• The "Supreme Cheat" from the first Turok game was easy to remember if you knew what it stood for (and then removed the vowels): NTHGHTHDGDCRTDTRK, which stands for "ON THE EIGHTH DAY GOD CREATED TUROK". The sequel had a cheat that also functioned as a Sequel Hook, bewareoblivionisathand. Except for the PC port, which came out after Turok 3: "oblivionisamongus".
  • Perplex City has a card whose objective was naming the games many of these codes were from.
  • In Sim City "iamacheat" gave you ten grand, no problem. Well... every fifth time you entered it, there was an earthquake.
  • SimCity 2000 used "FUND", the cheat code to give you more money in the original, as a request for you to be loaned $10,000 at 30 percent interest a week. (This could be exploited by using it repeatedly until the ridiculous interest rate wrapped around and turned hugely negative.) As a Shout-Out, entering "fund" in the cheat console of SimCity 3000 makes your news ticker scroll a message about "an ancient, arcane code". "iamacheat" gives you $500,000 and unlocks all buildings and rewards. Typing "priscilla" gives access to a lovely Debug console.
  • In SimCity 3000 "Call Cousin Vinnie" causes a shady-looking character would show up in a message offering a large sum of money. The offer would only work once per game, and if you rejected it, a cop would arrive congratulating you for passing a Secret Test of Character and give you another code, which gives you the ability to build a castle, so you kinda won either way.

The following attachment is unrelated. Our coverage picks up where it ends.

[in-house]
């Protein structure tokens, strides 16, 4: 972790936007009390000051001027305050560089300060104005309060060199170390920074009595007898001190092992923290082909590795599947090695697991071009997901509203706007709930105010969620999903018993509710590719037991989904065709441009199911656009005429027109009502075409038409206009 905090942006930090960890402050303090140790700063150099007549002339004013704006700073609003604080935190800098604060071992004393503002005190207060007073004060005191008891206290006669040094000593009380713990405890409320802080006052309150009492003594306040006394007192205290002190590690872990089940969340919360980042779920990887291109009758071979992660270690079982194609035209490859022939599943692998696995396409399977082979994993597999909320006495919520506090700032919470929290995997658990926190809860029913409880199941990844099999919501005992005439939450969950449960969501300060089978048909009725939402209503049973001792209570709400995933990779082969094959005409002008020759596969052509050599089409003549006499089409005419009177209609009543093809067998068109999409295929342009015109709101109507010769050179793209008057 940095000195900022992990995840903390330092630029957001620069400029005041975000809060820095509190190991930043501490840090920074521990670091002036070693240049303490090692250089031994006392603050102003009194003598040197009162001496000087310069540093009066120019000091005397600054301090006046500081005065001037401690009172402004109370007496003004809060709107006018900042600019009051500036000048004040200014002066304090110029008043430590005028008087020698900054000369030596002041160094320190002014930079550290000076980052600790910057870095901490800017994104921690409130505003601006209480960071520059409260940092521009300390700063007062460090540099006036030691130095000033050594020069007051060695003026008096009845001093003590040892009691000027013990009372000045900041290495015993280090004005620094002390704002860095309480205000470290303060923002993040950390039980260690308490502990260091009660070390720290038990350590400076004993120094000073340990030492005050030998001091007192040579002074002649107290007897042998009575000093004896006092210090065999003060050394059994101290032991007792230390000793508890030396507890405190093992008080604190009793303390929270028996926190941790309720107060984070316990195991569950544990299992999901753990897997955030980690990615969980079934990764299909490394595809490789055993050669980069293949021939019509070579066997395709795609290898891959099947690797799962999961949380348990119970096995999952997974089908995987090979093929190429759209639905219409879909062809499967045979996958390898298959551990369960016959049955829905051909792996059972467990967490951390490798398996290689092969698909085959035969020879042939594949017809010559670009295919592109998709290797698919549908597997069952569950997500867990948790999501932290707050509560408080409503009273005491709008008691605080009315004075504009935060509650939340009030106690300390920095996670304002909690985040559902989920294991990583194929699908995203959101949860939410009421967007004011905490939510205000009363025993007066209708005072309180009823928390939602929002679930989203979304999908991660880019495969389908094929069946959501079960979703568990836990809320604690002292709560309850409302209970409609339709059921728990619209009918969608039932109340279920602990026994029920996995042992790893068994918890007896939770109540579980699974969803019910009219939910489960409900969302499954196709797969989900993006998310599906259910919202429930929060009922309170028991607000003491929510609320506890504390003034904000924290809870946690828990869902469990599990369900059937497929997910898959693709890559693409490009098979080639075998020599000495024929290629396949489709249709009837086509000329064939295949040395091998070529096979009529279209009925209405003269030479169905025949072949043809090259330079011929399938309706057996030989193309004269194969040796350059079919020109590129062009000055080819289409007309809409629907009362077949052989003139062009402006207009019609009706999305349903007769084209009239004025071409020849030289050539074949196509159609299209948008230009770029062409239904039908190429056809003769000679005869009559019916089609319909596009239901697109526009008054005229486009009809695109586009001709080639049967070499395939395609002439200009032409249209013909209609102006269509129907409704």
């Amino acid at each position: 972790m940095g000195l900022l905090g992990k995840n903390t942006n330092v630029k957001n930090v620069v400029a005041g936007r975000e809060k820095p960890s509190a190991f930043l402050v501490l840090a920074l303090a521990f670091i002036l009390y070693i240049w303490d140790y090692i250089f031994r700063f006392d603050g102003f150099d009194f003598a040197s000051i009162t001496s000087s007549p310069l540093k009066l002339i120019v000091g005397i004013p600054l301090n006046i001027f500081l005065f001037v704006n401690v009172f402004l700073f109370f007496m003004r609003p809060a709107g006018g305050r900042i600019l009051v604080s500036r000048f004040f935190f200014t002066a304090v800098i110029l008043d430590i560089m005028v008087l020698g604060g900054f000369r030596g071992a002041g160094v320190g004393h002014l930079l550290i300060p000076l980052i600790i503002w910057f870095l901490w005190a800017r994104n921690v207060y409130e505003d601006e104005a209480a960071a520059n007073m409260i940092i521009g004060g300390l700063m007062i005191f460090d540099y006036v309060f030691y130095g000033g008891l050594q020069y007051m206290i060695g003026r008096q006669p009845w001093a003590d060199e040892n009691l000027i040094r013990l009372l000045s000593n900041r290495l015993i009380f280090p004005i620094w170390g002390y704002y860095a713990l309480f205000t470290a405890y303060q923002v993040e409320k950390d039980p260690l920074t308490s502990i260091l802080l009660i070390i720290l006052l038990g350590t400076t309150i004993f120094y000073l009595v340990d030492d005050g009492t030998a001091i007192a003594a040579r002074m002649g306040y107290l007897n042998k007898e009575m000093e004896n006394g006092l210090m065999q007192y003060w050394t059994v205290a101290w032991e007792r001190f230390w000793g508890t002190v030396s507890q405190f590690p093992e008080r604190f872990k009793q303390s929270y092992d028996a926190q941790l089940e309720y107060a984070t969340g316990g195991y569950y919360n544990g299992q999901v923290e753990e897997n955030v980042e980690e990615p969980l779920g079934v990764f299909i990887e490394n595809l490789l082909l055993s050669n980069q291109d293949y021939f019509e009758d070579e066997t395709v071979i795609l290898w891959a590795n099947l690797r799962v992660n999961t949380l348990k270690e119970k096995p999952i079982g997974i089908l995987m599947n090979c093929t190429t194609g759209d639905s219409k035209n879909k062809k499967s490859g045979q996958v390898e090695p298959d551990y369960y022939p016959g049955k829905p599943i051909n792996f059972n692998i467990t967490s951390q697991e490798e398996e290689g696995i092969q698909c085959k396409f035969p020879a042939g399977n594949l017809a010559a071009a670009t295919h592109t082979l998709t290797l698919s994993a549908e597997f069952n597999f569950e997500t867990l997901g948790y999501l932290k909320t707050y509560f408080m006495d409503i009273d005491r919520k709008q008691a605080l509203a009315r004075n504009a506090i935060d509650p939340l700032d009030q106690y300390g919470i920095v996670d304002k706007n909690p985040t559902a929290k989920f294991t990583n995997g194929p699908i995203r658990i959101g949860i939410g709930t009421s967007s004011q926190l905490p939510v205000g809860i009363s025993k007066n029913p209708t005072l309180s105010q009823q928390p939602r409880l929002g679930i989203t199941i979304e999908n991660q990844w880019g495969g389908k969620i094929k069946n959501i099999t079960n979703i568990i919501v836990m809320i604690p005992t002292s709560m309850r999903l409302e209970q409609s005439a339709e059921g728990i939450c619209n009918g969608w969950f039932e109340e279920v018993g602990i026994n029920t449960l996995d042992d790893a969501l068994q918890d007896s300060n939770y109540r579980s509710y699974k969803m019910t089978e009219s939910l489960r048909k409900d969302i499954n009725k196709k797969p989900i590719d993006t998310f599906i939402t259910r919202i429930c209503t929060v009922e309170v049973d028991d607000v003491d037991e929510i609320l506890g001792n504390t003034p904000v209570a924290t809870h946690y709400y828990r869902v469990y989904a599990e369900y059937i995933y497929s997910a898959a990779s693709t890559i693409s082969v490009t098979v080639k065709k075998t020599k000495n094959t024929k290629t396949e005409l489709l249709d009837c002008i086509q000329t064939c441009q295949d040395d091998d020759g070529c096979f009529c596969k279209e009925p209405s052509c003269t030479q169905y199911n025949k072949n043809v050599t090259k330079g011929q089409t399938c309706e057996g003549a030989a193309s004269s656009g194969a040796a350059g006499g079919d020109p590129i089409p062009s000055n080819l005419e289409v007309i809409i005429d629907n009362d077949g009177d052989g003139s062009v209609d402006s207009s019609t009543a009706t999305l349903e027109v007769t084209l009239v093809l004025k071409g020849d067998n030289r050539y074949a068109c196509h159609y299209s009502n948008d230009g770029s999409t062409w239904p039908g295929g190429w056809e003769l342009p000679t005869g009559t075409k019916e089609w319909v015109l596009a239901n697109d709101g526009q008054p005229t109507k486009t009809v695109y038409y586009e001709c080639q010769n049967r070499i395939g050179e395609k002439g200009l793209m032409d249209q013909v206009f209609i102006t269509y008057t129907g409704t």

• In Sim Ant the Sim City "iamacheat" code (see above) results in a message saying "Congratulations, you are now $10,000 richer. Unfortunately, money is useless in this game." And using it in SimFarm donates the money to the nearby city, rather than to your own bank account. Rather than actually doing something useful with the money, the mayor squanders it all on a new car.
  • Donkey Kong Country has "BARRAL", the 50 lives cheat. There is also "DYDDY" for accessing the bonus stages ("Diddy" being the name of Donkey Kong's sidekick, of course!)
    • Entering "B-A-down-B-up-down-down-Y" (BAD BUDDY) after selecting "Erase Game" on the file select screen allows players to swap out in co-op mode by just one person pressing the 'A' button, and pressing "down-A-R-B-Y-down-A-Y", then Select in the same manner changes the music on the screen.
    • Donkey Kong Country 2 features two cheats on the game select screen that spelled words. "BARRALAX" removes the DK barrels,[4] and "YASADLAD" gives you 50 lives (because if you need 50 lives to beat the game, YA have to be a SAD LAD).
  • Donkey Kong Country 3 has a code menu you could access with a key combination, but then you'd have to input letters to create the code, and it had quite a few codes to play around with. Where's the fun in that?